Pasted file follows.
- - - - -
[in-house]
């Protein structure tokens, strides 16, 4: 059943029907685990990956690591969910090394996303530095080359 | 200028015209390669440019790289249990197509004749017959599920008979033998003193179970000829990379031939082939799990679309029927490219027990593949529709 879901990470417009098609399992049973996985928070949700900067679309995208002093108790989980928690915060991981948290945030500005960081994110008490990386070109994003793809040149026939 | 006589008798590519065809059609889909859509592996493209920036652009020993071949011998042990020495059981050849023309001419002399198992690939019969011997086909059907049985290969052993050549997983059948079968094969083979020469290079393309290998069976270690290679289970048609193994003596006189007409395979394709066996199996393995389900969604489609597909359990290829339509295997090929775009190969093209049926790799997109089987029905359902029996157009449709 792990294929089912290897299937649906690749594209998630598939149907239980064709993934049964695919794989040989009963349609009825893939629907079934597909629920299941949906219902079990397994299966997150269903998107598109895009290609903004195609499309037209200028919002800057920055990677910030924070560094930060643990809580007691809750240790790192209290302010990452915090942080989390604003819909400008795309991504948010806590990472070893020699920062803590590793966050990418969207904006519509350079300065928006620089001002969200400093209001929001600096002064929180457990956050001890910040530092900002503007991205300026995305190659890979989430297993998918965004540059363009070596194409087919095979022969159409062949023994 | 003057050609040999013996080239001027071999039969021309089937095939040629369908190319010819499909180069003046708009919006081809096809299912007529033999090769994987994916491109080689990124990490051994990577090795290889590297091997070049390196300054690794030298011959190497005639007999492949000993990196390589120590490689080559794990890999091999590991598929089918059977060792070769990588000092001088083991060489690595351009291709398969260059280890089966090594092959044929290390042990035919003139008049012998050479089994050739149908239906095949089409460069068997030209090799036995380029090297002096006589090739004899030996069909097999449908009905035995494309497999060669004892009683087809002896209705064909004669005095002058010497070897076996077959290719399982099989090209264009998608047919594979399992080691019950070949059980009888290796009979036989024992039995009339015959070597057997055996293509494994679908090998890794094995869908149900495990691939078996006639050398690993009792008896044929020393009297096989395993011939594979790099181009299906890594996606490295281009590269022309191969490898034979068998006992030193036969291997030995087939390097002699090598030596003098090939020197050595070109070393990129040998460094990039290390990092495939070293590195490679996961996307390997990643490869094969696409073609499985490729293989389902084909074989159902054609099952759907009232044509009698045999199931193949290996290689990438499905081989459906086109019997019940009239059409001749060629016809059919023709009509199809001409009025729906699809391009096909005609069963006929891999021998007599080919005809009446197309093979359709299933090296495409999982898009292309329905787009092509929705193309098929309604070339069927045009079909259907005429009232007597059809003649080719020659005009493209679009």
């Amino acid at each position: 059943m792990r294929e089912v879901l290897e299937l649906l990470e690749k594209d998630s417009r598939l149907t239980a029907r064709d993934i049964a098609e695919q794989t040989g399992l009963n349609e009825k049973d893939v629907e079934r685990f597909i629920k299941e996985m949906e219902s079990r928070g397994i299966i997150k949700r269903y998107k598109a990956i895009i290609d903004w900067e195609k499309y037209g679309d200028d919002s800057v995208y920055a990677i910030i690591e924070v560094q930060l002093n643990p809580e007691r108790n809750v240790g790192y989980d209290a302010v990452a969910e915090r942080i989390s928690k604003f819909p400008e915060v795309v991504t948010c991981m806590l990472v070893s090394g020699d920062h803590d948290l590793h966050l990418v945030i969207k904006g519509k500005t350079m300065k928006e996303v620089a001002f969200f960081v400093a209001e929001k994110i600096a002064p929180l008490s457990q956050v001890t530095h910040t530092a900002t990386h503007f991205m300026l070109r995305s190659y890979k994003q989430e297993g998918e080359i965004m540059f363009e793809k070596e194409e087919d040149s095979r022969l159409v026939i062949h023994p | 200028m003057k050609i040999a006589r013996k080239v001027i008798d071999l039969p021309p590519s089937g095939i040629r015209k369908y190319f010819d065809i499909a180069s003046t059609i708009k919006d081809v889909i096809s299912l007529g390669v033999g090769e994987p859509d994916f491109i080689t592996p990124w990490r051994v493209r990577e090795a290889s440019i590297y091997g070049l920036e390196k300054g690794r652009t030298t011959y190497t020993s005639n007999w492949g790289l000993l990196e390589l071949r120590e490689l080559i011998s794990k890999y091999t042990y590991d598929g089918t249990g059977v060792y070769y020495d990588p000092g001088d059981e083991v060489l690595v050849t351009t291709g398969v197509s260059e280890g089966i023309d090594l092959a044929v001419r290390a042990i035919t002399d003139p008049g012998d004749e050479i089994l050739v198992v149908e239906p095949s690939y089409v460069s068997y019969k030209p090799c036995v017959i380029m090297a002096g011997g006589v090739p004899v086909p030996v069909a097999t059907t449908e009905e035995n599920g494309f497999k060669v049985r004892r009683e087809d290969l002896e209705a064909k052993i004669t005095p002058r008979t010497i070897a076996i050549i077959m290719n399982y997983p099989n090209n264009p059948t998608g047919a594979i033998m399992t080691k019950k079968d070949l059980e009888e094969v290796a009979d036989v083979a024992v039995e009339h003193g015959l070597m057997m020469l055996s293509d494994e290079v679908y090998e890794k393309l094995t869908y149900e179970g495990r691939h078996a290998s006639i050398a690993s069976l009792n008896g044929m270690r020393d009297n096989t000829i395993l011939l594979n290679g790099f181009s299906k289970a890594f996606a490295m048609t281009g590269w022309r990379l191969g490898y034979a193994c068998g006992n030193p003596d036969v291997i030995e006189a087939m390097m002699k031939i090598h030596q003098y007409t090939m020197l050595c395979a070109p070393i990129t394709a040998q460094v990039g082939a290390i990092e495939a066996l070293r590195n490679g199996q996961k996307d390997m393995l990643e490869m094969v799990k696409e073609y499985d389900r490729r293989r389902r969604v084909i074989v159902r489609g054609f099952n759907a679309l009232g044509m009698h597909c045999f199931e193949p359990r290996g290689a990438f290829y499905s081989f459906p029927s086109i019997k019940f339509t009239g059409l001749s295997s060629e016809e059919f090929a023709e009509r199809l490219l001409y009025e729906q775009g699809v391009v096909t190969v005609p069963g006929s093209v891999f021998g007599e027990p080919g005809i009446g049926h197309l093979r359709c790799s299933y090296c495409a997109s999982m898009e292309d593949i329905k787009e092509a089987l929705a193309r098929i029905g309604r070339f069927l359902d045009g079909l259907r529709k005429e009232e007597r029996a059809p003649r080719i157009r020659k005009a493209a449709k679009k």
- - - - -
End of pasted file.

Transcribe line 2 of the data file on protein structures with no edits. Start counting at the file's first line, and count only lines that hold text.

């Protein structure tokens, strides 16, 4: 059943029907685990990956690591969910090394996303530095080359 | 200028015209390669440019790289249990197509004749017959599920008979033998003193179970000829990379031939082939799990679309029927490219027990593949529709 879901990470417009098609399992049973996985928070949700900067679309995208002093108790989980928690915060991981948290945030500005960081994110008490990386070109994003793809040149026939 | 006589008798590519065809059609889909859509592996493209920036652009020993071949011998042990020495059981050849023309001419002399198992690939019969011997086909059907049985290969052993050549997983059948079968094969083979020469290079393309290998069976270690290679289970048609193994003596006189007409395979394709066996199996393995389900969604489609597909359990290829339509295997090929775009190969093209049926790799997109089987029905359902029996157009449709 792990294929089912290897299937649906690749594209998630598939149907239980064709993934049964695919794989040989009963349609009825893939629907079934597909629920299941949906219902079990397994299966997150269903998107598109895009290609903004195609499309037209200028919002800057920055990677910030924070560094930060643990809580007691809750240790790192209290302010990452915090942080989390604003819909400008795309991504948010806590990472070893020699920062803590590793966050990418969207904006519509350079300065928006620089001002969200400093209001929001600096002064929180457990956050001890910040530092900002503007991205300026995305190659890979989430297993998918965004540059363009070596194409087919095979022969159409062949023994 | 003057050609040999013996080239001027071999039969021309089937095939040629369908190319010819499909180069003046708009919006081809096809299912007529033999090769994987994916491109080689990124990490051994990577090795290889590297091997070049390196300054690794030298011959190497005639007999492949000993990196390589120590490689080559794990890999091999590991598929089918059977060792070769990588000092001088083991060489690595351009291709398969260059280890089966090594092959044929290390042990035919003139008049012998050479089994050739149908239906095949089409460069068997030209090799036995380029090297002096006589090739004899030996069909097999449908009905035995494309497999060669004892009683087809002896209705064909004669005095002058010497070897076996077959290719399982099989090209264009998608047919594979399992080691019950070949059980009888290796009979036989024992039995009339015959070597057997055996293509494994679908090998890794094995869908149900495990691939078996006639050398690993009792008896044929020393009297096989395993011939594979790099181009299906890594996606490295281009590269022309191969490898034979068998006992030193036969291997030995087939390097002699090598030596003098090939020197050595070109070393990129040998460094990039290390990092495939070293590195490679996961996307390997990643490869094969696409073609499985490729293989389902084909074989159902054609099952759907009232044509009698045999199931193949290996290689990438499905081989459906086109019997019940009239059409001749060629016809059919023709009509199809001409009025729906699809391009096909005609069963006929891999021998007599080919005809009446197309093979359709299933090296495409999982898009292309329905787009092509929705193309098929309604070339069927045009079909259907005429009232007597059809003649080719020659005009493209679009």